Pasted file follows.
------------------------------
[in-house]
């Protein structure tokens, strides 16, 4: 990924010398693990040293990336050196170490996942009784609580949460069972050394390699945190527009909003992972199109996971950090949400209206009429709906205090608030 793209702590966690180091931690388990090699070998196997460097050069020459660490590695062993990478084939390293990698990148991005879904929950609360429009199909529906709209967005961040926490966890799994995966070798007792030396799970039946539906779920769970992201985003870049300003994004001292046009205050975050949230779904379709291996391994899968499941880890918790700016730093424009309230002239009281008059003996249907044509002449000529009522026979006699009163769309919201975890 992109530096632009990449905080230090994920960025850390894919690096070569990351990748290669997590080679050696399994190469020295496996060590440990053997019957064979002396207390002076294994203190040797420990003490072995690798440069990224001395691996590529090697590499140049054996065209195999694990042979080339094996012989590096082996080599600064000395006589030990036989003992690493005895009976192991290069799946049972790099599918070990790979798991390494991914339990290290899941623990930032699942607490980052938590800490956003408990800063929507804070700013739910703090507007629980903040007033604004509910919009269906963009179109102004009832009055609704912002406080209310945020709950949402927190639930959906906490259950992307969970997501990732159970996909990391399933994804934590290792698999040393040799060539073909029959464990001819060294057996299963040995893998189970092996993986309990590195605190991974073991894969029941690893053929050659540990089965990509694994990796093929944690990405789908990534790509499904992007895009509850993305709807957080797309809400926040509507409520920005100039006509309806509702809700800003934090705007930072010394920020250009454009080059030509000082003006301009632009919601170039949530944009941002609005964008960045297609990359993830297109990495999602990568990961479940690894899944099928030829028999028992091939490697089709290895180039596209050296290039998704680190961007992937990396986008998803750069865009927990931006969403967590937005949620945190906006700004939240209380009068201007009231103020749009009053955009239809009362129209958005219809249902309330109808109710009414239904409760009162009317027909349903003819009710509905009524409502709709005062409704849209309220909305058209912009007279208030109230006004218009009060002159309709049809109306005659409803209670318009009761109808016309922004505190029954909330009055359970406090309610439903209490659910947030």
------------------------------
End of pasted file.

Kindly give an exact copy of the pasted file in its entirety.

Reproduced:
[in-house]
């Protein structure tokens, strides 16, 4: 990924010398693990040293990336050196170490996942009784609580949460069972050394390699945190527009909003992972199109996971950090949400209206009429709906205090608030 793209702590966690180091931690388990090699070998196997460097050069020459660490590695062993990478084939390293990698990148991005879904929950609360429009199909529906709209967005961040926490966890799994995966070798007792030396799970039946539906779920769970992201985003870049300003994004001292046009205050975050949230779904379709291996391994899968499941880890918790700016730093424009309230002239009281008059003996249907044509002449000529009522026979006699009163769309919201975890 992109530096632009990449905080230090994920960025850390894919690096070569990351990748290669997590080679050696399994190469020295496996060590440990053997019957064979002396207390002076294994203190040797420990003490072995690798440069990224001395691996590529090697590499140049054996065209195999694990042979080339094996012989590096082996080599600064000395006589030990036989003992690493005895009976192991290069799946049972790099599918070990790979798991390494991914339990290290899941623990930032699942607490980052938590800490956003408990800063929507804070700013739910703090507007629980903040007033604004509910919009269906963009179109102004009832009055609704912002406080209310945020709950949402927190639930959906906490259950992307969970997501990732159970996909990391399933994804934590290792698999040393040799060539073909029959464990001819060294057996299963040995893998189970092996993986309990590195605190991974073991894969029941690893053929050659540990089965990509694994990796093929944690990405789908990534790509499904992007895009509850993305709807957080797309809400926040509507409520920005100039006509309806509702809700800003934090705007930072010394920020250009454009080059030509000082003006301009632009919601170039949530944009941002609005964008960045297609990359993830297109990495999602990568990961479940690894899944099928030829028999028992091939490697089709290895180039596209050296290039998704680190961007992937990396986008998803750069865009927990931006969403967590937005949620945190906006700004939240209380009068201007009231103020749009009053955009239809009362129209958005219809249902309330109808109710009414239904409760009162009317027909349903003819009710509905009524409502709709005062409704849209309220909305058209912009007279208030109230006004218009009060002159309709049809109306005659409803209670318009009761109808016309922004505190029954909330009055359970406090309610439903209490659910947030």